Genetic Testing: Ethics, Regulation, and Online Accessibility

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People are often uncomfortable with the unknown. This is even more the case with our health, where people want to know as much as possible about potential diseases. With the rapid advances in medical science and technologies, notably the completion of the Human Genome Project in 2003, people are turning to their genetic make-up to fill in some of the answers. Yet, caught up in the desire to find out all we can about ourselves, we may unwittingly create more unknowns in the process.

During May 2010 a national drug store chain planned to begin selling over-the-counter, direct-to-consumer (DTC) genetic testing kits. The kits ranged from $20–$30 in addition to the report fee costs, which ranged from $79–$249.[1] When the FDA began investigating DTC genetic testing companies, the drug store chain reversed course, postponing the availability of the kits.[2]

Postnatal genetic testing, or adult genetic testing, is frequently employed for the purpose of screening whether or not an individual is the carrier of a disease that could either be passed down to his or her children or that could be expressed in him or herself.[3] Genetic testing has the potential to become accessible to the masses with the production and marketing of DTC genetic testing kits. These kits were on the market for a short period of time at the beginning of last summer (2010) when the FDA launched an investigation into the kits.[4] The discussion of DTC genetic tests continued with an FDA meeting on March 8-9, 2011, investigating the implications, benefits, and risks associated with DTC genetic tests. Subsequently, the FDA panel recommended that many types of genetic tests, in particular pre-symptomatic tests with a “high predictor for disease,” should only be available by medical prescription.[5] Other recommendations from the panel include having confirmatory tests for rare genetic disorders and having genetic counselors available for follow-up through the DTC testing companies.[6]

DTC kits, however, can still be purchased through websites such as 23andMe.[7] With the claim, “all it takes is a little spit,” 23andMe offers genetic information to the consumer requiring minimal effort: a little saliva and the purchase of a genetic sequencing package for $199 plus a nominal monthly fee. This package includes testing results for 189 genetic tests as well as receiving updates about your own genomics as new findings are released.[8] Another company, Pathway Genomics, currently offers five different genetic testing packages and breaks down their genetic testing offerings into eleven genetic markers for drug response and seventy-two different pre-pregnancy diagnoses.[9]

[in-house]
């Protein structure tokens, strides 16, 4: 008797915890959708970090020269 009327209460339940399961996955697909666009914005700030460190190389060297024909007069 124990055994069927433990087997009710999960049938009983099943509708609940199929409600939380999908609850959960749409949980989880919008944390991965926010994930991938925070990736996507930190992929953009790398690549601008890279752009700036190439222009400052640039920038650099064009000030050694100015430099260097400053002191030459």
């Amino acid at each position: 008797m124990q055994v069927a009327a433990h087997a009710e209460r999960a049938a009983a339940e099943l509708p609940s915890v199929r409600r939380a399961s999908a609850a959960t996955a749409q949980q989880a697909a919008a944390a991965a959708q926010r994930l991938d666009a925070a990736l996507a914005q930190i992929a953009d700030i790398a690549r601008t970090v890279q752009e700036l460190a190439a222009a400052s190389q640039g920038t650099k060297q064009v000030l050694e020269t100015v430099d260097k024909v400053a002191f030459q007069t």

Ethical concerns regarding genetic testing, particularly DTC genetic testing, need to be weighed carefully. In many cases these genetic tests are used when a major health concern or decision is at hand. For individuals who have a family history of a particular genetic disorder, they may want to see what the likelihood is of developing the disease themselves. Other times the results of genetic testing are used in making reproductive decisions. Clearly in these scenarios major life concerns are being addressed. The potential effects from the results of genetic testing can be significant in a person’s life. Concern is particularly amplified with DTC genetic testing kits. Issues of inaccuracy, interpretation, and risk-benefit analysis require careful consideration. The average consumer often does not have the knowledge base or the access to obtain the appropriate information for properly understanding the results of DTC genetic tests.

We must note that genetic testing is not inherently negative. There is potential for significant good to come from the increase of information available through genetic testing. Identifying genetic diseases and conditions at an early stage when intervention is possible is clearly a great benefit to the patient. As Leon Kass recognizes, the foreknowledge of treatable genetic propensities would be greatly beneficial.[10] We must consider, however, if the proposed benefits outweigh the present concerns.


[1] Douglas Podolsky, “Should You Screen Your Genes at Walgreens?” Consumer Reports, May 12, 2010, (accessed May 11, 2011).

[2] Ibid.

[3] Pat Milmoe McCarrick, “Genetic Testing and Screening,” Bioethics Research Library, (accessed May 31, 2011).

[4] Bartha Maria Knopper, et al., “Direct-to-Consumer Genetic Testing: Driving Choice?” Expert Reviews of Molecular Diagnostics. 10(2010): 965–968.

[5] Department of Health & Human Services, “Summary from the Molecular & Clinical Genetics Panel Meeting – March 8 & 9, 2011” (accessed May 11, 2011).

[6] Ibid.

[7] Company Homepage, (accessed May 11, 2011).

[8] “How it works,” (accessed October 1, 2019).

[9] “DNA Reports,” (accessed May 11, 2011).

[10] Leon Kass, Life, Liberty and the Defense of Dignity (San Francisco: Encounter Books, 2002), 130.